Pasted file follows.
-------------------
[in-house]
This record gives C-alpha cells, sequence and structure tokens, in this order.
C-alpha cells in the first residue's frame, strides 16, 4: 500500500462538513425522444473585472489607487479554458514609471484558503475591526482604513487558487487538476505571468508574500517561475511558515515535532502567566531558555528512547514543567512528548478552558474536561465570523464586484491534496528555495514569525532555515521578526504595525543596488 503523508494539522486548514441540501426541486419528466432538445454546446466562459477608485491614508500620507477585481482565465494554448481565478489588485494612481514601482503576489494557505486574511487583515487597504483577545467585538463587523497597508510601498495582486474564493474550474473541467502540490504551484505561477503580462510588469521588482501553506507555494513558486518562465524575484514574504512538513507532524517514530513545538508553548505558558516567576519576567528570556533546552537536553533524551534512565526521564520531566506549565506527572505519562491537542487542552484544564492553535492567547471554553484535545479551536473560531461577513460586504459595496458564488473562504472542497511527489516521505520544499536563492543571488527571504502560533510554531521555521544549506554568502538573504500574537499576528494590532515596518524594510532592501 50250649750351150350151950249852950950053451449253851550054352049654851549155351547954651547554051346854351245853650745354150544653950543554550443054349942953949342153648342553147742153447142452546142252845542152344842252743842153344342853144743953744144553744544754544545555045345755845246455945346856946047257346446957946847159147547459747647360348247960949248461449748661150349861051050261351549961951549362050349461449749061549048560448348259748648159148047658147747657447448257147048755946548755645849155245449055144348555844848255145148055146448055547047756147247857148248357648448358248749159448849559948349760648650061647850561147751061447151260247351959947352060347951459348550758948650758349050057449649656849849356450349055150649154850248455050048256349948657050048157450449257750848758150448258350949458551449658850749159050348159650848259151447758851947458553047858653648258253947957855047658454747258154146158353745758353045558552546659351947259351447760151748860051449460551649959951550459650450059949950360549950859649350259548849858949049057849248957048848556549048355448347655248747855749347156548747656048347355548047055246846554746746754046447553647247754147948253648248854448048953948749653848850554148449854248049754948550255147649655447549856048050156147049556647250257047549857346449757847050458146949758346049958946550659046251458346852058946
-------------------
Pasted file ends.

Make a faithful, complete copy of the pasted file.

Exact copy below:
[in-house]
This record gives C-alpha cells, sequence and structure tokens, in this order.
C-alpha cells in the first residue's frame, strides 16, 4: 500500500462538513425522444473585472489607487479554458514609471484558503475591526482604513487558487487538476505571468508574500517561475511558515515535532502567566531558555528512547514543567512528548478552558474536561465570523464586484491534496528555495514569525532555515521578526504595525543596488 503523508494539522486548514441540501426541486419528466432538445454546446466562459477608485491614508500620507477585481482565465494554448481565478489588485494612481514601482503576489494557505486574511487583515487597504483577545467585538463587523497597508510601498495582486474564493474550474473541467502540490504551484505561477503580462510588469521588482501553506507555494513558486518562465524575484514574504512538513507532524517514530513545538508553548505558558516567576519576567528570556533546552537536553533524551534512565526521564520531566506549565506527572505519562491537542487542552484544564492553535492567547471554553484535545479551536473560531461577513460586504459595496458564488473562504472542497511527489516521505520544499536563492543571488527571504502560533510554531521555521544549506554568502538573504500574537499576528494590532515596518524594510532592501 50250649750351150350151950249852950950053451449253851550054352049654851549155351547954651547554051346854351245853650745354150544653950543554550443054349942953949342153648342553147742153447142452546142252845542152344842252743842153344342853144743953744144553744544754544545555045345755845246455945346856946047257346446957946847159147547459747647360348247960949248461449748661150349861051050261351549961951549362050349461449749061549048560448348259748648159148047658147747657447448257147048755946548755645849155245449055144348555844848255145148055146448055547047756147247857148248357648448358248749159448849559948349760648650061647850561147751061447151260247351959947352060347951459348550758948650758349050057449649656849849356450349055150649154850248455050048256349948657050048157450449257750848758150448258350949458551449658850749159050348159650848259151447758851947458553047858653648258253947957855047658454747258154146158353745758353045558552546659351947259351447760151748860051449460551649959951550459650450059949950360549950859649350259548849858949049057849248957048848556549048355448347655248747855749347156548747656048347355548047055246846554746746754046447553647247754147948253648248854448048953948749653848850554148449854248049754948550255147649655447549856048050156147049556647250257047549857346449757847050458146949758346049958946550659046251458346852058946